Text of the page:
Rugby: Wilkinson backed to make a 'fantastic coach'

England's Jonny Wilkinson expressed an interest in coaching when he announced his retirement from playing. Photo / AP
England's Jonny Wilkinson expressed an interest in coaching when he announced his retirement from playing. Photo / AP

Clive Woodward has backed Jonny Wilkinson to become a "fantastic coach" after the great England five-eighths announced he would be retiring from playing at the end of this season.

Woodward gave Wilkinson his test debut when the No10, who turns 35 at the weekend, was a teenager and the pair were still together, as coach and player, when Wilkinson kicked the extra-time drop-goal that won England the 2003 World Cup final.

Wilkinson, who quit the test scene after the 2011 World Cup, expressed an interest in coaching when announcing his retirement on Tuesday.

And Woodward, in his column for Britain's Daily Mail, said the Toulon playmaker was ideally equipped for the task.

"You often find that with superstar players - he was a complete sponge for new knowledge," Woodward said.

"It is why he would make a fantastic coach if he chooses to go down that path. Imagine what it would be like for any young No10 to have Jonny Wilkinson mentoring you."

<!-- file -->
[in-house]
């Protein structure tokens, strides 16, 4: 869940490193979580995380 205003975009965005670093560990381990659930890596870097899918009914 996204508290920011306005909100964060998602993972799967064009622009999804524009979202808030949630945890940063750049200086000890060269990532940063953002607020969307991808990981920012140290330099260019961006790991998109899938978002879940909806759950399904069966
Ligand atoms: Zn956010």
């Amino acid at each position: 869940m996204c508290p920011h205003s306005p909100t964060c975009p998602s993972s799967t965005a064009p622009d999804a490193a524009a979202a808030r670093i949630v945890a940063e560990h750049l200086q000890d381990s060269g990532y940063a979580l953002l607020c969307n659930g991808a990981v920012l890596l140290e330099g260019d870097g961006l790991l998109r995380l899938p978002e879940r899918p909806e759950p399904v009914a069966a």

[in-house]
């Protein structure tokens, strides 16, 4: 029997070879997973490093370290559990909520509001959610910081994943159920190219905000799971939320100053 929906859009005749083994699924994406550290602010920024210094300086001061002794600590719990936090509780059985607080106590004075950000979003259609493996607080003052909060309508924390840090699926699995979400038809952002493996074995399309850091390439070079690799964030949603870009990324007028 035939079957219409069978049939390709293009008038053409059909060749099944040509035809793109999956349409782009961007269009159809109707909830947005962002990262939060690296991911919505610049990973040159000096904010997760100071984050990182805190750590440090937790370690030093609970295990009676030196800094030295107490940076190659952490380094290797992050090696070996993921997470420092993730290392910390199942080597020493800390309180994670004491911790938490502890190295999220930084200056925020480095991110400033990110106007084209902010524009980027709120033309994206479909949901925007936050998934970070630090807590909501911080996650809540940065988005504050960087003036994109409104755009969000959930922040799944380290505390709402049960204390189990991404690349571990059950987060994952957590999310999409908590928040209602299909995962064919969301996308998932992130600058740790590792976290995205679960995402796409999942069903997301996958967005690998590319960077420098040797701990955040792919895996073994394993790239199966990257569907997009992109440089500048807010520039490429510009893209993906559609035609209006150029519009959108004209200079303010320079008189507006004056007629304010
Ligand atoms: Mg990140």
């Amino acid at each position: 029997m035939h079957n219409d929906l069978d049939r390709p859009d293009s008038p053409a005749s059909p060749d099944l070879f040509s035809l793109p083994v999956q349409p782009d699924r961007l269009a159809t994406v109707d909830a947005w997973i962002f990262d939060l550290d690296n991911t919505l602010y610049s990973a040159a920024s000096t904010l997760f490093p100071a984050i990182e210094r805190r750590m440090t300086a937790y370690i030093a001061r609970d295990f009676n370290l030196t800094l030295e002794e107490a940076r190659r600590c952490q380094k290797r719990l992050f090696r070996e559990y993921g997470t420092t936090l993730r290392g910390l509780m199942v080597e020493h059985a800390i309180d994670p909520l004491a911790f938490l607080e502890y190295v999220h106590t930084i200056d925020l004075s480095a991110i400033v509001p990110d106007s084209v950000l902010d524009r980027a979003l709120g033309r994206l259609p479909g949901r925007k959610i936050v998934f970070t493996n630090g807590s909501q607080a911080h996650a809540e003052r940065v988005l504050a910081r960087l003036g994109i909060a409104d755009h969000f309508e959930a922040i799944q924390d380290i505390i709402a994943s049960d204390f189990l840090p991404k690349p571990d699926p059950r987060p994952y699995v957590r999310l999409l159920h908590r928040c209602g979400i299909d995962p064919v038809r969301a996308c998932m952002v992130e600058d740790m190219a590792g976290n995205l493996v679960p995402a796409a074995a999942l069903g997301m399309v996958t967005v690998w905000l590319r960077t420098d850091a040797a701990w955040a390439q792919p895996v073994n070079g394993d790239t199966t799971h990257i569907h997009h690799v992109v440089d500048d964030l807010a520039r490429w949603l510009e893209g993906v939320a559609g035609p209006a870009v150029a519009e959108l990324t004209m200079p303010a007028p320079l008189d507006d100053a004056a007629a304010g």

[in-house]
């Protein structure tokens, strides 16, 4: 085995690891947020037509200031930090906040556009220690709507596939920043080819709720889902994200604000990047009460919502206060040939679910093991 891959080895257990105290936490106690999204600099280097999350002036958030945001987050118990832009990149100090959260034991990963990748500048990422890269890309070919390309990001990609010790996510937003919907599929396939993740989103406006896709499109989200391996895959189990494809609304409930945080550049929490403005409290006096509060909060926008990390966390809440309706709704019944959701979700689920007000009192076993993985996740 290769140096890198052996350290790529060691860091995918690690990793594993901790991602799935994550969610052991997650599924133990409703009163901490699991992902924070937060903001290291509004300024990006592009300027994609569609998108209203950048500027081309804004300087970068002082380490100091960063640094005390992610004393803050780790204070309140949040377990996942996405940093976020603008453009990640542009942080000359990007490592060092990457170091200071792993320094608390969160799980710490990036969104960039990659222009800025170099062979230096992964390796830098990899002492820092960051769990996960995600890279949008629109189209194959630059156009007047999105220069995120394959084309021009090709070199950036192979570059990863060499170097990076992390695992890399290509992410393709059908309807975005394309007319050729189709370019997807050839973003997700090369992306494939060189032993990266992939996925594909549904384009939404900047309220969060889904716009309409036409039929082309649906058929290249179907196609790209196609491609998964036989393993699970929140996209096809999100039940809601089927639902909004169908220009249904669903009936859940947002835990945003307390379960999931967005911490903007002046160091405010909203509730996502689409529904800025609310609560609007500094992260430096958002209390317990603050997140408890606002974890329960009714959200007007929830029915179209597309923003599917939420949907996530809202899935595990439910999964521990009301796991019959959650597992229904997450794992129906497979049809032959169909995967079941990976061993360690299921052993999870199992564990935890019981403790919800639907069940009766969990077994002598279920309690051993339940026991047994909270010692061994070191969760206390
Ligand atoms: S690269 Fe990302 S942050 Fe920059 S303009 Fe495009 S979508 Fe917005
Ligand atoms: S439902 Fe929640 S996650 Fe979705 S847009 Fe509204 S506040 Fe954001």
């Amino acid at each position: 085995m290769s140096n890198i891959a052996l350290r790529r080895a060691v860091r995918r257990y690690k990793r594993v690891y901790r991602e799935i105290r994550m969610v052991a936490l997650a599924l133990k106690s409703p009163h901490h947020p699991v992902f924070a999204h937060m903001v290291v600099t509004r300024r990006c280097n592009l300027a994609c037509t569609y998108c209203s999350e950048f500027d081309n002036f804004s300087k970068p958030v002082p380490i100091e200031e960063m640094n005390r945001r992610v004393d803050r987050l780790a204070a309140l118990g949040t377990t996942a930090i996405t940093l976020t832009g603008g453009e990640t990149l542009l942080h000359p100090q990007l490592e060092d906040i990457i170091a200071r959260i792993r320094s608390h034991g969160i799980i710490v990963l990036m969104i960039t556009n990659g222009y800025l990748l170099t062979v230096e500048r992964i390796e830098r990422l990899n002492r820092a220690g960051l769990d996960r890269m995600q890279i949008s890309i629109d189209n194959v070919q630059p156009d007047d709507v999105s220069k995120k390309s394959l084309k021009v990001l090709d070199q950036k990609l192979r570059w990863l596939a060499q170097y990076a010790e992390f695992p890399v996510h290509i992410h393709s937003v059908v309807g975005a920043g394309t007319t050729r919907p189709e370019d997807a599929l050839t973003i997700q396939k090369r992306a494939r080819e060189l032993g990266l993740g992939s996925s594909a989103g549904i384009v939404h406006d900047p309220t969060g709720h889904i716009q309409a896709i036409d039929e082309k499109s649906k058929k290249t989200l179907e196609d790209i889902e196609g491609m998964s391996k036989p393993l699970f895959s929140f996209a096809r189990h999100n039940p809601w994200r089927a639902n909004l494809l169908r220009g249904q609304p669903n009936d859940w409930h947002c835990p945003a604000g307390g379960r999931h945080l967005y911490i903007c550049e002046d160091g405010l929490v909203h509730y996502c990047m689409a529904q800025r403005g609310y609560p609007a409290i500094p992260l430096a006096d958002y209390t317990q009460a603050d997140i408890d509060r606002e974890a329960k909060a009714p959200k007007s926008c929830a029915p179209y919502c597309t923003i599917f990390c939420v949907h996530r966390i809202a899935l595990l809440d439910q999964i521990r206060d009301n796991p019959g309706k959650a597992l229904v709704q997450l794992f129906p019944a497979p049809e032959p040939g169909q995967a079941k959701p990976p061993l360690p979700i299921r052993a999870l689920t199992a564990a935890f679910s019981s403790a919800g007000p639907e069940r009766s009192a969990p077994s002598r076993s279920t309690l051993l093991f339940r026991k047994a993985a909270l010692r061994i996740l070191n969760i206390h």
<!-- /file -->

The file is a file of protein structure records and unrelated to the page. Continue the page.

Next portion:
Woodward, himself a former England centre, was in no doubt of ace goalkicker Wilkinson's talent from the moment he first met the rising Newcastle star.

"When I took over as England coach, I challenged my players to become the best in the world in their position.

"By the end of 2002, there wasn't a single coach on the planet who wouldn't have picked Jonny Wilkinson as their No10. He had all the skills needed to become the world's top fly-half, but what set him apart was his passion to succeed in everything he does.

"Even as a young man he wanted to be measured against the best.

"I first saw Jonny training with the England schoolboys at Bisham Abbey. He was an incredibly polite and shy young man, but he had the skills and attitude every coach hopes to find."

Woodward added that Wilkinson's immense appetite for defensive work had fundamentally altered the role of the first five-eighths.

"He changed the way the position was seen: historically everybody attacked the No10 channel, but Jonny's defensive game changed that.

Wilkinson is due to play in two more matches before he hangs up his boots completely.

On Sunday, he will try to help Toulon win back-to-back European Cups in a final against Saracens in Cardiff, the first leg of what the French club hope will be a "double" ahead of the domestic Top 14 final against Castres the following week.


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